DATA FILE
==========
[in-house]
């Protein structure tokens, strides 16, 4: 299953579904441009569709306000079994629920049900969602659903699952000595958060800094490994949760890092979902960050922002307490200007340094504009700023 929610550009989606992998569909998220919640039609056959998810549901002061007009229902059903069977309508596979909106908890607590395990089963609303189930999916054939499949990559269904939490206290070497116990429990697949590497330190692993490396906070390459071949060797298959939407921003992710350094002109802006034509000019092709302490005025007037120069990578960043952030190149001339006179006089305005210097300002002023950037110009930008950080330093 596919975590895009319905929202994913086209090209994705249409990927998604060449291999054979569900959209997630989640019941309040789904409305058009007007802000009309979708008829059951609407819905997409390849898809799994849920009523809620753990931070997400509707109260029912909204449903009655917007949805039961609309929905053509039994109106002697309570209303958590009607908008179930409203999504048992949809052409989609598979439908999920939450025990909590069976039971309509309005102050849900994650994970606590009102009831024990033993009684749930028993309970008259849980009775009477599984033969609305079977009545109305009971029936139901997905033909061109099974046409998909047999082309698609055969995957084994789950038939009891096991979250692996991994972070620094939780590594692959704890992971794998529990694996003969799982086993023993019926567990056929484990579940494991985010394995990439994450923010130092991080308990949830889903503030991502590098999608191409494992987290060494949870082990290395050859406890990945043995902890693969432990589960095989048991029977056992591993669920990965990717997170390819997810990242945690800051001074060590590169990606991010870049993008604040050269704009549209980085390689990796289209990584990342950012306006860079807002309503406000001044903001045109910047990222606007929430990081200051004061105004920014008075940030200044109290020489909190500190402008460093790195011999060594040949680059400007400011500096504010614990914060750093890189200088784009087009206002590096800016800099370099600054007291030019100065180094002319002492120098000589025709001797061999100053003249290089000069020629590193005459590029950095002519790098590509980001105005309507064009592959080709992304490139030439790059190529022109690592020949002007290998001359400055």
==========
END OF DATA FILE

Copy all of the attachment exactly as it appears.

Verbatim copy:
[in-house]
């Protein structure tokens, strides 16, 4: 299953579904441009569709306000079994629920049900969602659903699952000595958060800094490994949760890092979902960050922002307490200007340094504009700023 929610550009989606992998569909998220919640039609056959998810549901002061007009229902059903069977309508596979909106908890607590395990089963609303189930999916054939499949990559269904939490206290070497116990429990697949590497330190692993490396906070390459071949060797298959939407921003992710350094002109802006034509000019092709302490005025007037120069990578960043952030190149001339006179006089305005210097300002002023950037110009930008950080330093 596919975590895009319905929202994913086209090209994705249409990927998604060449291999054979569900959209997630989640019941309040789904409305058009007007802000009309979708008829059951609407819905997409390849898809799994849920009523809620753990931070997400509707109260029912909204449903009655917007949805039961609309929905053509039994109106002697309570209303958590009607908008179930409203999504048992949809052409989609598979439908999920939450025990909590069976039971309509309005102050849900994650994970606590009102009831024990033993009684749930028993309970008259849980009775009477599984033969609305079977009545109305009971029936139901997905033909061109099974046409998909047999082309698609055969995957084994789950038939009891096991979250692996991994972070620094939780590594692959704890992971794998529990694996003969799982086993023993019926567990056929484990579940494991985010394995990439994450923010130092991080308990949830889903503030991502590098999608191409494992987290060494949870082990290395050859406890990945043995902890693969432990589960095989048991029977056992591993669920990965990717997170390819997810990242945690800051001074060590590169990606991010870049993008604040050269704009549209980085390689990796289209990584990342950012306006860079807002309503406000001044903001045109910047990222606007929430990081200051004061105004920014008075940030200044109290020489909190500190402008460093790195011999060594040949680059400007400011500096504010614990914060750093890189200088784009087009206002590096800016800099370099600054007291030019100065180094002319002492120098000589025709001797061999100053003249290089000069020629590193005459590029950095002519790098590509980001105005309507064009592959080709992304490139030439790059190529022109690592020949002007290998001359400055």